Treasury Inflation-Indexed Debt: A Review of the U.S.


Brian Sack Division of Monetary Affairs Board of Governors of the Federal Reserve System


Robert Elsasser Markets Group Federal Reserve Bank of New York

June 4, 2002


This paper benefited from numerous conversations with Jim Clouse and Doug Elmendorf, as well as other members of the staff of the Board of Governors, the Federal Reserve Bank of New York, and the Treasury. We thank Patrick Dwyer, Bill English, Michael Fleming, Kenneth Garbade, Jeff Huther, Dino Kos, Deborah Perelmuter, Vincent Reinhart, and David Wilcox for valuable suggestions and comments. The opinions expressed are those of the authors and do not necessarily reflect the views of any other members of the Federal Reserve System.

Treasury Inflation-Indexed Debt: A Review of the U.S. Experience


This paper reviews the U.S. experience with inflation-indexed debt. To date, Treasury inflation-indexed securities have not been highly valued by investors, with the spread between the yields on nominal and inflation-indexed securities falling consistently below most measures of long-run inflation expectations. A number of factors might have contributed to the low relative valuation of TIIS, including the difficulty for investors of adjusting to a new asset class, the concentration of participation in the market, the lower liquidity of TIIS relative to nominal Treasury securities, and the divergent trends in the supply of nominal and inflation-indexed Treasury debt. As a result, inflation-indexed debt has not yet lived up to one of its main purposes—to reduce financing costs to the Treasury. However, there are signs that the TIIS market is still evolving, which could affect the valuation of TIIS going forward.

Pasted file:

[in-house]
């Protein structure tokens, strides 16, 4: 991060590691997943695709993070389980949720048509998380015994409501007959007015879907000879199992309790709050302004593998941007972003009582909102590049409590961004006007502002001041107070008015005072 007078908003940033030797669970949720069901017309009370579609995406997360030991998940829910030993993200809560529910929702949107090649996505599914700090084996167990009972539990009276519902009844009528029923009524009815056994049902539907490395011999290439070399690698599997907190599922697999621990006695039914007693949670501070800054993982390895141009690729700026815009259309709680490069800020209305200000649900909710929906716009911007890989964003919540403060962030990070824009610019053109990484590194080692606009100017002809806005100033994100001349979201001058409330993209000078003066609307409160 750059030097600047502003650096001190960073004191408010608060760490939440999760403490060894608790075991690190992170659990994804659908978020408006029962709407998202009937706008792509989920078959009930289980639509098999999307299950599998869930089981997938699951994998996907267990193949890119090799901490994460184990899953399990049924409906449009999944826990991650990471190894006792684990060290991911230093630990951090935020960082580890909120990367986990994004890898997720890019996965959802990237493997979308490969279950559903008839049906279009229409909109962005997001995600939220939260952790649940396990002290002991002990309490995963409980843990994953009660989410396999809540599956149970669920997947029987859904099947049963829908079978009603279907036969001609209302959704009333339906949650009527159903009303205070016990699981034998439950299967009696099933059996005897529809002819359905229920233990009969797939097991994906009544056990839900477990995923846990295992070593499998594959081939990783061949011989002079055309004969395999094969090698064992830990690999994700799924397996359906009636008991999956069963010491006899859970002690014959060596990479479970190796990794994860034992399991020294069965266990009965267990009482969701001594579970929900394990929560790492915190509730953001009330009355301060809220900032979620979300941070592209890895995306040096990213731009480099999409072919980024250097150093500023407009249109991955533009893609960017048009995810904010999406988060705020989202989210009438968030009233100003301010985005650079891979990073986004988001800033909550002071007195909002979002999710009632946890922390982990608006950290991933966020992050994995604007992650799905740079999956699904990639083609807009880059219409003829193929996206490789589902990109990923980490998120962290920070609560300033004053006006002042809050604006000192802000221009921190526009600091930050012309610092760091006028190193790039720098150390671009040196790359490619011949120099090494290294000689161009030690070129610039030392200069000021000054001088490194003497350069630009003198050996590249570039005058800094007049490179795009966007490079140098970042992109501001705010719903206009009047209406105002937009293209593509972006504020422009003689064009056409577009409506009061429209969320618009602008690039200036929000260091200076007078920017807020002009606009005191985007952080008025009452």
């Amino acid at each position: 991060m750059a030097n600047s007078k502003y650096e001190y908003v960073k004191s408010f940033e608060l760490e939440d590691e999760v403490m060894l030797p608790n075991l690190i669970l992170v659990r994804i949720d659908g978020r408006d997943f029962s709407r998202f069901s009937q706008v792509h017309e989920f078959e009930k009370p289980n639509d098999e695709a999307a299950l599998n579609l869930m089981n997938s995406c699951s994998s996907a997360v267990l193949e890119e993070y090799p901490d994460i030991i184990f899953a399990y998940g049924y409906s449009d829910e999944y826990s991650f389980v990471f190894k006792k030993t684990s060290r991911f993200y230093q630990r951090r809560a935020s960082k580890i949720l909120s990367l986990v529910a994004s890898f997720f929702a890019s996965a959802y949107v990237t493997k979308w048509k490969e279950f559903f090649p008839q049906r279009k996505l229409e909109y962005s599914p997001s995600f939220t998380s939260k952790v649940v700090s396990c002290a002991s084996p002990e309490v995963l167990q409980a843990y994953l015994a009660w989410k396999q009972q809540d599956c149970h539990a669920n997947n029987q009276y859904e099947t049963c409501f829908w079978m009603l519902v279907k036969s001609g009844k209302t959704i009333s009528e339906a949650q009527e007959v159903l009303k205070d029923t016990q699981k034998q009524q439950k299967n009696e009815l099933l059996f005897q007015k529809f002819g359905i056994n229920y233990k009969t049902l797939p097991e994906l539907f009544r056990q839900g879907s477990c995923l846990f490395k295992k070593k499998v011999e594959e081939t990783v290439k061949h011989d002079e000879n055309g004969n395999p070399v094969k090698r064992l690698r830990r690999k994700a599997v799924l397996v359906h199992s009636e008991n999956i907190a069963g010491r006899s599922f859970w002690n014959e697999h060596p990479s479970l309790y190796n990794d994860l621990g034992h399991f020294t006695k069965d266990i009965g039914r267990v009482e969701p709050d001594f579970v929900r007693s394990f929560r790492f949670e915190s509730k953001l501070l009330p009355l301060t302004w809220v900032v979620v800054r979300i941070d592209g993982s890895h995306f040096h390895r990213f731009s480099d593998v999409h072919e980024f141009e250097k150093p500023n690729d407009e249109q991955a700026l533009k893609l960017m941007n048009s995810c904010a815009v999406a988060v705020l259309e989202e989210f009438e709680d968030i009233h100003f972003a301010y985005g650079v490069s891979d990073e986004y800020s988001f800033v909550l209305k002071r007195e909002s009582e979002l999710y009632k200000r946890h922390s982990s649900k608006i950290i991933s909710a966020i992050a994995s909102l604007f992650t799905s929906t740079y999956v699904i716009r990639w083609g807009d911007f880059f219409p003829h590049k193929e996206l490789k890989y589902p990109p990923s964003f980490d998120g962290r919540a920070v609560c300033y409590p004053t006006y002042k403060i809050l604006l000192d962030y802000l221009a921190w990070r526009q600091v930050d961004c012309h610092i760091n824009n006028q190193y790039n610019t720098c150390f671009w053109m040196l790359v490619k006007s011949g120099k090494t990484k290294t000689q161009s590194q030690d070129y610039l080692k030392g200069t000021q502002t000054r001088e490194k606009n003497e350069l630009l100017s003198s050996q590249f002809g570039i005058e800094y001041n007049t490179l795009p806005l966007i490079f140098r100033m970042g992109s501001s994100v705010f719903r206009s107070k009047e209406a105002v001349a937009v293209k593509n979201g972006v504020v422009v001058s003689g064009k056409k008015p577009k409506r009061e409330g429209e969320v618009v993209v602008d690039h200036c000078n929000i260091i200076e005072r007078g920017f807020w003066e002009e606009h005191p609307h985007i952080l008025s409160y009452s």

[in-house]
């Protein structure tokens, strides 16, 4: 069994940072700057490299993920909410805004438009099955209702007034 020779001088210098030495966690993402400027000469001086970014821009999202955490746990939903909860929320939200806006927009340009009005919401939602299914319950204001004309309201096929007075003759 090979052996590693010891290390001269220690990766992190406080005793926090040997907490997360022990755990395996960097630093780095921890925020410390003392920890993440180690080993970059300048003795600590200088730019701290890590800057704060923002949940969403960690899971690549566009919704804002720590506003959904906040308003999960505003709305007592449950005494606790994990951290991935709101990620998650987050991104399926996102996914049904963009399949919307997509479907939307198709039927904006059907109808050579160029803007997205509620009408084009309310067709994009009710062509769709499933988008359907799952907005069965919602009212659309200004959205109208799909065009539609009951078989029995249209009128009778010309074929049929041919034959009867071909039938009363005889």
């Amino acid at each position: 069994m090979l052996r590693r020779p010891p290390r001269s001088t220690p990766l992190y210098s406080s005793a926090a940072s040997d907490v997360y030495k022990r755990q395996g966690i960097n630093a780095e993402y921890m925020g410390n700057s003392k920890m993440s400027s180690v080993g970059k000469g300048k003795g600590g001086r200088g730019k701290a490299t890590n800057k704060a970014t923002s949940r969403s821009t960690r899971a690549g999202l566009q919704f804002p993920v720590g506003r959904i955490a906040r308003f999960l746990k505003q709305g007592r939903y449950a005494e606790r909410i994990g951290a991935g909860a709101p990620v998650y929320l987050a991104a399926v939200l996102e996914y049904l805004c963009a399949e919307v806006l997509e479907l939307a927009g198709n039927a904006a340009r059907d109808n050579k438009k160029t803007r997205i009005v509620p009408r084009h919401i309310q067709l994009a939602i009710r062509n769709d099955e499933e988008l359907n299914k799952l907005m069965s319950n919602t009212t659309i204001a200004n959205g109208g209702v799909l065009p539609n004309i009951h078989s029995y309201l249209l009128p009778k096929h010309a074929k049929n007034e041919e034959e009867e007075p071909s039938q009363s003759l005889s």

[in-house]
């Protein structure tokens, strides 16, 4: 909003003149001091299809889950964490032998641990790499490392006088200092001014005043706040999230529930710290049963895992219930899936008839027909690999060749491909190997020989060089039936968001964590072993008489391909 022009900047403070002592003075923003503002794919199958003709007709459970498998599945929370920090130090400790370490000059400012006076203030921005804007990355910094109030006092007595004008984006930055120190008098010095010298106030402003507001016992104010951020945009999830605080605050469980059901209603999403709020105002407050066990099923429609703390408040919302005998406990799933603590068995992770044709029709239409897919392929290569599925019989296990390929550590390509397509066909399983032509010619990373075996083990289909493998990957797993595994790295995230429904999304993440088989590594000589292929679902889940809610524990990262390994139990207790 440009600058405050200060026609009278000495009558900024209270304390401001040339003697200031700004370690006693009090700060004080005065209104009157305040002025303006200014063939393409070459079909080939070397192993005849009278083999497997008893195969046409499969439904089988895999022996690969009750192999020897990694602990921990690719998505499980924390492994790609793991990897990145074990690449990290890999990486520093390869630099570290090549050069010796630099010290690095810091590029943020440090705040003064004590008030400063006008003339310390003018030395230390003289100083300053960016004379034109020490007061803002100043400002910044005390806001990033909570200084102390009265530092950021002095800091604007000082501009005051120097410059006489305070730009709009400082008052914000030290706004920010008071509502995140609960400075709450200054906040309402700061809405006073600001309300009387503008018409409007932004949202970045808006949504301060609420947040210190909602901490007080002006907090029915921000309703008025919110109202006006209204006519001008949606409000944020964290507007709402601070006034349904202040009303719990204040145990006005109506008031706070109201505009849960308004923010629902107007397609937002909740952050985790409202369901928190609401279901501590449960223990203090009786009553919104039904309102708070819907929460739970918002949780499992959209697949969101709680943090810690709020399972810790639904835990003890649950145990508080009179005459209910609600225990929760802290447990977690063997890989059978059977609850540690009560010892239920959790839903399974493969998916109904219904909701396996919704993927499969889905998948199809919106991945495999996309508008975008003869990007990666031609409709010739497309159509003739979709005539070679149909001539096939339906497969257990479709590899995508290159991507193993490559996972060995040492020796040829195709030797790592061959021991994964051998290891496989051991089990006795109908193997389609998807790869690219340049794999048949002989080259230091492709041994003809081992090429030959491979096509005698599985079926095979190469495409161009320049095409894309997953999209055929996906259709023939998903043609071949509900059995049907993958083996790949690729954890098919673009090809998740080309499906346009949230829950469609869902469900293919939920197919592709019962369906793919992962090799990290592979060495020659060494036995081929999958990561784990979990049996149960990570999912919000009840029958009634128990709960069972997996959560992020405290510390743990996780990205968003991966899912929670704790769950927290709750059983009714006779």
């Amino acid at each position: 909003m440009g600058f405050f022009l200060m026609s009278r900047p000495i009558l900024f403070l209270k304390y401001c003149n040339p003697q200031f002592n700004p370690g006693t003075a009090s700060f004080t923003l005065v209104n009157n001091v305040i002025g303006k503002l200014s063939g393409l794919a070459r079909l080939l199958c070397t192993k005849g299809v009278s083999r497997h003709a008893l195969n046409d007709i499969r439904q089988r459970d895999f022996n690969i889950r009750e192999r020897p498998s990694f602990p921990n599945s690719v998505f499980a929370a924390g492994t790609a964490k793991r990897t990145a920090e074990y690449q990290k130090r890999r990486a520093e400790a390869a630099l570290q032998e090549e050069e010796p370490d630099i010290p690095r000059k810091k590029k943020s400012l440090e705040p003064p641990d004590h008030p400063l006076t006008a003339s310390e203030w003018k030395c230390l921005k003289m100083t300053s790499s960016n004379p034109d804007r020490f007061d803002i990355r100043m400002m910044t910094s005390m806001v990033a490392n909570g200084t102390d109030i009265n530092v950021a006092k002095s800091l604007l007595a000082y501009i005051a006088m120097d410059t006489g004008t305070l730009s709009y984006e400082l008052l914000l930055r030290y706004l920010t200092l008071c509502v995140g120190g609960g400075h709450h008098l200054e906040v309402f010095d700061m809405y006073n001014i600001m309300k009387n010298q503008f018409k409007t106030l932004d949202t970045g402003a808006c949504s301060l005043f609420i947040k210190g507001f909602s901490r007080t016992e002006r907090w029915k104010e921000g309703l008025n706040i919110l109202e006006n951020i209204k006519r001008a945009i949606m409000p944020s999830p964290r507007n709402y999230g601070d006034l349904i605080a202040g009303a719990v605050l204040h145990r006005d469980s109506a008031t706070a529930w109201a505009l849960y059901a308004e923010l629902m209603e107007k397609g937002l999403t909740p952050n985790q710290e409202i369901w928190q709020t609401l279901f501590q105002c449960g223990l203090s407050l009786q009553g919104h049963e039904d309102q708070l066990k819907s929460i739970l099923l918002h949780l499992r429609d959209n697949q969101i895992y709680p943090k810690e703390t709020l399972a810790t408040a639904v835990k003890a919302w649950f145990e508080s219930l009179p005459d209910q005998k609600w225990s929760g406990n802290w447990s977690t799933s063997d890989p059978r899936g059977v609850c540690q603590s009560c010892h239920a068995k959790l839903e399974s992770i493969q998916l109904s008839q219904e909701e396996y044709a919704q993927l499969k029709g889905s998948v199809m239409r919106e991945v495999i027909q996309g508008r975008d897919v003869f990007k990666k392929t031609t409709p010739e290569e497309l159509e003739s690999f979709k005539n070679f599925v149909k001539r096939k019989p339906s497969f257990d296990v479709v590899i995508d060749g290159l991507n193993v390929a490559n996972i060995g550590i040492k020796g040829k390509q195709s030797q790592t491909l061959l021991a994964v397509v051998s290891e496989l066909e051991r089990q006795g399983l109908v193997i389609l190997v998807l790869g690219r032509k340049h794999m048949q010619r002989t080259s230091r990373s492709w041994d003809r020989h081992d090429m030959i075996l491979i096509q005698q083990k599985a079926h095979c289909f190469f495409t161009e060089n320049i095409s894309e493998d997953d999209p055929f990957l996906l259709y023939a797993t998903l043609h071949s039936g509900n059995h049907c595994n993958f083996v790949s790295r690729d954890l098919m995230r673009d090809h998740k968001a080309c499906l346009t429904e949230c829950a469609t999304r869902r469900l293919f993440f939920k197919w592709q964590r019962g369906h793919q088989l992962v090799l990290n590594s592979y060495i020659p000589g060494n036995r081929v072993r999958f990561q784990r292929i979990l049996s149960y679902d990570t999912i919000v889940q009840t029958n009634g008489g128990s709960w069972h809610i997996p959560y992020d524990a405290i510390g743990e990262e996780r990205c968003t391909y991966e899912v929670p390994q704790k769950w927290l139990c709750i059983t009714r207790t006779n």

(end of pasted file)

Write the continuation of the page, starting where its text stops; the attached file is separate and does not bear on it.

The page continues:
Robert Elsasser Markets Group Federal Reserve Bank of New York New York, NY 10045

Brian Sack Division of Monetary Affairs Federal Reserve Board of Governors Washington, D.C. 20551


1. Introduction In January 1997, the U.S. Treasury began issuing inflation-indexed debt securities (TIIS), which are debt securities with coupon and principal payments that adjust in line with a measure of consumer prices. Since that time, the Treasury has issued $130 billion of inflation-indexed securities with maturity dates ranging from 2002 to 2032. Some market participants have questioned the benefits of the TIIS program. In May 2001, just over four years after that program was initiated, the Treasury Advisory Committee of the Bond Market Association recommended that the Treasury discontinue issuance of inflation-indexed securities.2 Despite this advice, the Treasury reaffirmed its commitment to the TIIS program in February 2002 and indicated that it would seek ways to further develop that market.3 This paper discusses the U.S. experience with inflation-indexed debt to date and provides some insight into the hurdles that the program faces going forward. Inflation-indexed debt held the promise of providing benefits to both investors and the Treasury. Investors would benefit from having access to a new type of asset that reduces the risks associated with inflation. By purchasing inflation-indexed securities, investors could lock in a real rate of return—measured in terms of the amounts of goods and services that can be purchased—over the maturity of the security, thereby protecting themselves against the possibility that an unexpected rise in inflation would erode the real return realized on a nominal debt security.4 Moreover, the Treasury’s willingness to issue such securities, it was argued, might provide a benchmark that would spur private issuance of inflation-indexed securities.


See the May 1, 2001 Report to the Secretary of the Treasury from the Treasury Advisory Committee of the Bond Market Association. The Treasury Advisory Committee submits these reports to the Secretary of the Treasury before each mid-quarter refunding announcement. The Treasury is not required to follow the recommendations of the committee, but it frequently does so. 3 See the February 2002 Quarterly Refunding Statement by the Treasury and the comments that day by Brian Roseboro, Assistant Secretary for Financial Markets at the Treasury. 4 Investors cannot precisely lock in a real return because of taxes and the indexation lag on TIIS.